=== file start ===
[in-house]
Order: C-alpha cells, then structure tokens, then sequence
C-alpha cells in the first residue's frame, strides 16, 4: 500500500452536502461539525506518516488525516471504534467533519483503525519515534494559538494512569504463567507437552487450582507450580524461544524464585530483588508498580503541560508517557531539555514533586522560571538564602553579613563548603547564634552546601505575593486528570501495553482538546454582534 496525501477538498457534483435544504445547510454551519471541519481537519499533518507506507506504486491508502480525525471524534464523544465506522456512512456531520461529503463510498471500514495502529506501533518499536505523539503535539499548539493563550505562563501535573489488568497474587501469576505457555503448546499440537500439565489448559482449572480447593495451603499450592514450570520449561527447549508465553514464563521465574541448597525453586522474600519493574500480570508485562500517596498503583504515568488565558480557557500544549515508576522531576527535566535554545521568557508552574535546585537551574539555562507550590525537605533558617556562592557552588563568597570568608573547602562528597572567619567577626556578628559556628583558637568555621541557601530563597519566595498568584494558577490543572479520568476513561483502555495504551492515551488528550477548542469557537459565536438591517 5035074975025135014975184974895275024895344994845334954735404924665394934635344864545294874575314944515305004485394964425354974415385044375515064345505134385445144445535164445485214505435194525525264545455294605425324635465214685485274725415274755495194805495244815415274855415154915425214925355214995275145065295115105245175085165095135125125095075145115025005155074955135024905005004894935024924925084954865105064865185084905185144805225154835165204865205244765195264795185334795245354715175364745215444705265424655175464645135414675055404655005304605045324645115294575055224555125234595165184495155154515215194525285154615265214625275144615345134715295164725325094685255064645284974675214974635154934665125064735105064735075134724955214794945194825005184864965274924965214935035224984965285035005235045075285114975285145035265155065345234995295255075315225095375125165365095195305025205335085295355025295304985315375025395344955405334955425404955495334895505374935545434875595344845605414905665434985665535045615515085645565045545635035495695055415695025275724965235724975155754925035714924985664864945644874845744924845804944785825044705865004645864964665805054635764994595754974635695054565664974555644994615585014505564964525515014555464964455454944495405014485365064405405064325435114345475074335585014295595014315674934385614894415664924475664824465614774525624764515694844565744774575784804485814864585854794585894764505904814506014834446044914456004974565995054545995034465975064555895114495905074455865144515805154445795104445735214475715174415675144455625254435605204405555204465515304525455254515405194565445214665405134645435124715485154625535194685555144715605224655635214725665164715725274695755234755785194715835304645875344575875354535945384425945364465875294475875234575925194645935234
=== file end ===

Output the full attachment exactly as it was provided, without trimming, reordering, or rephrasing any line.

[in-house]
Order: C-alpha cells, then structure tokens, then sequence
C-alpha cells in the first residue's frame, strides 16, 4: 500500500452536502461539525506518516488525516471504534467533519483503525519515534494559538494512569504463567507437552487450582507450580524461544524464585530483588508498580503541560508517557531539555514533586522560571538564602553579613563548603547564634552546601505575593486528570501495553482538546454582534 496525501477538498457534483435544504445547510454551519471541519481537519499533518507506507506504486491508502480525525471524534464523544465506522456512512456531520461529503463510498471500514495502529506501533518499536505523539503535539499548539493563550505562563501535573489488568497474587501469576505457555503448546499440537500439565489448559482449572480447593495451603499450592514450570520449561527447549508465553514464563521465574541448597525453586522474600519493574500480570508485562500517596498503583504515568488565558480557557500544549515508576522531576527535566535554545521568557508552574535546585537551574539555562507550590525537605533558617556562592557552588563568597570568608573547602562528597572567619567577626556578628559556628583558637568555621541557601530563597519566595498568584494558577490543572479520568476513561483502555495504551492515551488528550477548542469557537459565536438591517 5035074975025135014975184974895275024895344994845334954735404924665394934635344864545294874575314944515305004485394964425354974415385044375515064345505134385445144445535164445485214505435194525525264545455294605425324635465214685485274725415274755495194805495244815415274855415154915425214925355214995275145065295115105245175085165095135125125095075145115025005155074955135024905005004894935024924925084954865105064865185084905185144805225154835165204865205244765195264795185334795245354715175364745215444705265424655175464645135414675055404655005304605045324645115294575055224555125234595165184495155154515215194525285154615265214625275144615345134715295164725325094685255064645284974675214974635154934665125064735105064735075134724955214794945194825005184864965274924965214935035224984965285035005235045075285114975285145035265155065345234995295255075315225095375125165365095195305025205335085295355025295304985315375025395344955405334955425404955495334895505374935545434875595344845605414905665434985665535045615515085645565045545635035495695055415695025275724965235724975155754925035714924985664864945644874845744924845804944785825044705865004645864964665805054635764994595754974635695054565664974555644994615585014505564964525515014555464964455454944495405014485365064405405064325435114345475074335585014295595014315674934385614894415664924475664824465614774525624764515694844565744774575784804485814864585854794585894764505904814506014834446044914456004974565995054545995034465975064555895114495905074455865144515805154445795104445735214475715174415675144455625254435605204405555204465515304525455254515405194565445214665405134645435124715485154625535194685555144715605224655635214725665164715725274695755234755785194715835304645875344575875354535945384425945364465875294475875234575925194645935234